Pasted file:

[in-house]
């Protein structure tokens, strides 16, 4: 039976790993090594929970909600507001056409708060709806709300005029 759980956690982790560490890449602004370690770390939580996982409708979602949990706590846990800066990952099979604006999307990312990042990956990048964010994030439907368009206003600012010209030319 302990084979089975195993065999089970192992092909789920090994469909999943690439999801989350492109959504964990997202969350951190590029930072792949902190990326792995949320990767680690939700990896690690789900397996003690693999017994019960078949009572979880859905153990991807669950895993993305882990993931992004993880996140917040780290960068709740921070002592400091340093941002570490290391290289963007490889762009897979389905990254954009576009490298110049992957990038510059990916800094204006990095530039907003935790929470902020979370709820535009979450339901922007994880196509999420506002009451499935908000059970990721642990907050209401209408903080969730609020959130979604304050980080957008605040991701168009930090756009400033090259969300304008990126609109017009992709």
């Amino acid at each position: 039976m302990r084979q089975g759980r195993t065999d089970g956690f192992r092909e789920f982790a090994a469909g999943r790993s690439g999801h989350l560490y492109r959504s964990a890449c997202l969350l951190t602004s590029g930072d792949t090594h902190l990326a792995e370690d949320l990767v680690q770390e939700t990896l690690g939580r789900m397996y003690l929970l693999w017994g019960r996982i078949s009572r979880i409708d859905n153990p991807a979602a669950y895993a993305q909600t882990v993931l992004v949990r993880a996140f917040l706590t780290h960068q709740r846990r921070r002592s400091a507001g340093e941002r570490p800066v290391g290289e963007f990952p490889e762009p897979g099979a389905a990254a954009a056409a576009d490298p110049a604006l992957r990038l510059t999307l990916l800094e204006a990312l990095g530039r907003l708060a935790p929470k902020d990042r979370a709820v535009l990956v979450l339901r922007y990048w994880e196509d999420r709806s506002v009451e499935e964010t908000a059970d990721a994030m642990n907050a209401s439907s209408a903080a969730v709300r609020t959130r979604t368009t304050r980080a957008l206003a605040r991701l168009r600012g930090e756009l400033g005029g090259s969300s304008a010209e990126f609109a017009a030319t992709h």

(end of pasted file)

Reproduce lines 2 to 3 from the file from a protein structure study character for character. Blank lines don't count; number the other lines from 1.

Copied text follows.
């Protein structure tokens, strides 16, 4: 039976790993090594929970909600507001056409708060709806709300005029 759980956690982790560490890449602004370690770390939580996982409708979602949990706590846990800066990952099979604006999307990312990042990956990048964010994030439907368009206003600012010209030319 302990084979089975195993065999089970192992092909789920090994469909999943690439999801989350492109959504964990997202969350951190590029930072792949902190990326792995949320990767680690939700990896690690789900397996003690693999017994019960078949009572979880859905153990991807669950895993993305882990993931992004993880996140917040780290960068709740921070002592400091340093941002570490290391290289963007490889762009897979389905990254954009576009490298110049992957990038510059990916800094204006990095530039907003935790929470902020979370709820535009979450339901922007994880196509999420506002009451499935908000059970990721642990907050209401209408903080969730609020959130979604304050980080957008605040991701168009930090756009400033090259969300304008990126609109017009992709």
């Amino acid at each position: 039976m302990r084979q089975g759980r195993t065999d089970g956690f192992r092909e789920f982790a090994a469909g999943r790993s690439g999801h989350l560490y492109r959504s964990a890449c997202l969350l951190t602004s590029g930072d792949t090594h902190l990326a792995e370690d949320l990767v680690q770390e939700t990896l690690g939580r789900m397996y003690l929970l693999w017994g019960r996982i078949s009572r979880i409708d859905n153990p991807a979602a669950y895993a993305q909600t882990v993931l992004v949990r993880a996140f917040l706590t780290h960068q709740r846990r921070r002592s400091a507001g340093e941002r570490p800066v290391g290289e963007f990952p490889e762009p897979g099979a389905a990254a954009a056409a576009d490298p110049a604006l992957r990038l510059t999307l990916l800094e204006a990312l990095g530039r907003l708060a935790p929470k902020d990042r979370a709820v535009l990956v979450l339901r922007y990048w994880e196509d999420r709806s506002v009451e499935e964010t908000a059970d990721a994030m642990n907050a209401s439907s209408a903080a969730v709300r609020t959130r979604t368009t304050r980080a957008l206003a605040r991701l168009r600012g930090e756009l400033g005029g090259s969300s304008a010209e990126f609109a017009a030319t992709h």